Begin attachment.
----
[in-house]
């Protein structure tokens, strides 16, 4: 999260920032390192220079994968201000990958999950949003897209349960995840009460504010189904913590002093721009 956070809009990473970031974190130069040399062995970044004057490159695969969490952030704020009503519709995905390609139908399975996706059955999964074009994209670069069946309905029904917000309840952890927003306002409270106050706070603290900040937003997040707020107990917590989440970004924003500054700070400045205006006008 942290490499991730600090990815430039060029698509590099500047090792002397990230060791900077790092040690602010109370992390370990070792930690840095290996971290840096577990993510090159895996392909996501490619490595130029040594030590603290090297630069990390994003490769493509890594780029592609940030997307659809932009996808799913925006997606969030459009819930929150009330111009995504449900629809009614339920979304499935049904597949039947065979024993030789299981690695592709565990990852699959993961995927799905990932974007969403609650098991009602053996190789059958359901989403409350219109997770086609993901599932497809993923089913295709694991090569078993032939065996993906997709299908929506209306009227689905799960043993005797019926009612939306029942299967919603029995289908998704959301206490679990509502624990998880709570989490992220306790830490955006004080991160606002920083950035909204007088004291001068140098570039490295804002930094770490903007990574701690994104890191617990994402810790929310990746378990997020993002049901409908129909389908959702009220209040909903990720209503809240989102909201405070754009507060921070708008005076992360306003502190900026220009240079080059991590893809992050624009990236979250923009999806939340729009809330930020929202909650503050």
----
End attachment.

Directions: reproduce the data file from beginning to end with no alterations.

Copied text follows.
[in-house]
């Protein structure tokens, strides 16, 4: 999260920032390192220079994968201000990958999950949003897209349960995840009460504010189904913590002093721009 956070809009990473970031974190130069040399062995970044004057490159695969969490952030704020009503519709995905390609139908399975996706059955999964074009994209670069069946309905029904917000309840952890927003306002409270106050706070603290900040937003997040707020107990917590989440970004924003500054700070400045205006006008 942290490499991730600090990815430039060029698509590099500047090792002397990230060791900077790092040690602010109370992390370990070792930690840095290996971290840096577990993510090159895996392909996501490619490595130029040594030590603290090297630069990390994003490769493509890594780029592609940030997307659809932009996808799913925006997606969030459009819930929150009330111009995504449900629809009614339920979304499935049904597949039947065979024993030789299981690695592709565990990852699959993961995927799905990932974007969403609650098991009602053996190789059958359901989403409350219109997770086609993901599932497809993923089913295709694991090569078993032939065996993906997709299908929506209306009227689905799960043993005797019926009612939306029942299967919603029995289908998704959301206490679990509502624990998880709570989490992220306790830490955006004080991160606002920083950035909204007088004291001068140098570039490295804002930094770490903007990574701690994104890191617990994402810790929310990746378990997020993002049901409908129909389908959702009220209040909903990720209503809240989102909201405070754009507060921070708008005076992360306003502190900026220009240079080059991590893809992050624009990236979250923009999806939340729009809330930020929202909650503050």